If there’s one thing that Elon Musk likes more than pseudoprofundity, it’s superlatives. Small wonder, then, that the company that brought us the Gigafactory, Superchargers, and Ludicrous Mode has had an easy time convincing its fan base that Tesla makes the “safest car on the road”:
Lurkers on Tesla forums can confirm that these safety superlatives are articles of faith among Tesla’s flock, and apparently this faith is shared by Wall Street: Morgan Stanley’s Adam Jonas recently predicted that Tesla’s Model 3 will be “an order of magnitude” safer than the average car. On May 18, Jonas went even further, claiming that after 7.2 billion miles, Teslas have only been “involved” in five U.S. fatalities.
Wait, what? Observant Twitter users were quick to dispute both Musk and Jonas. Following Jonas’ initial note, pseudonymous poster @ElonBachman crowd-sourced a list over a dozen US fatalities. Jonas was out shortly after with a new note admitting to 15 deaths globally. But the internet doesn’t sleep: as of today, @ElonBachman’s list has grown to include 40 Tesla fatalities globally, including 14 U.S. deaths of Tesla drivers and occupants and a Wile E. Coyote-esque smattering of deaths-by-cliff and deaths-by-swimming-pool. A link to that list, and the sources behind it, is included below the following table:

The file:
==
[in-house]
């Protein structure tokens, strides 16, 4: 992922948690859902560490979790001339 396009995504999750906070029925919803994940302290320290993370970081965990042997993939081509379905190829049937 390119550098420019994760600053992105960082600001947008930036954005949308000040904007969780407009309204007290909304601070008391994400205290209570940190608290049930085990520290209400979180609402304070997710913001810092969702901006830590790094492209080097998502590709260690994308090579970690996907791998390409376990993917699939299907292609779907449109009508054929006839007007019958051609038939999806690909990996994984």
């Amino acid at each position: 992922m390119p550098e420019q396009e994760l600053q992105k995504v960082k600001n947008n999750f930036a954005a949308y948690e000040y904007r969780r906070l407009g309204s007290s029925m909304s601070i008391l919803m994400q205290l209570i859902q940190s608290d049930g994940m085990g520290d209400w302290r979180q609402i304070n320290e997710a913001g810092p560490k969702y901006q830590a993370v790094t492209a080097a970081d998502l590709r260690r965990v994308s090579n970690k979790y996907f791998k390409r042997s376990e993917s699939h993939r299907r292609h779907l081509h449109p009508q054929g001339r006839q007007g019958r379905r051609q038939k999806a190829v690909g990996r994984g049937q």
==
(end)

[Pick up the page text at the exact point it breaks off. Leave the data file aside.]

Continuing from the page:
What do these numbers mean?
First: they mean that you should not rely on the sell-side for either accuracy or insight. Second: they mean that Musk’s “safest car” claim is bunk. The Insurance Institute for Highway Safety lists numerous luxury cars in Tesla’s class that have zerorecorded fatalities (link here: http://www.iihs.org/iihs/topics/driver-death-rates), which would seem to disqualify the Model S and Model X (we’ll come back to the Model 3 in a minute).
What of Musk’s “4x safer than average” claim? This is tricky because in road safety statistics, as in Princess Bride, there are different kinds of “death.” Luckily, another Musk tweet gives us clues as to how Tesla calculates its deaths: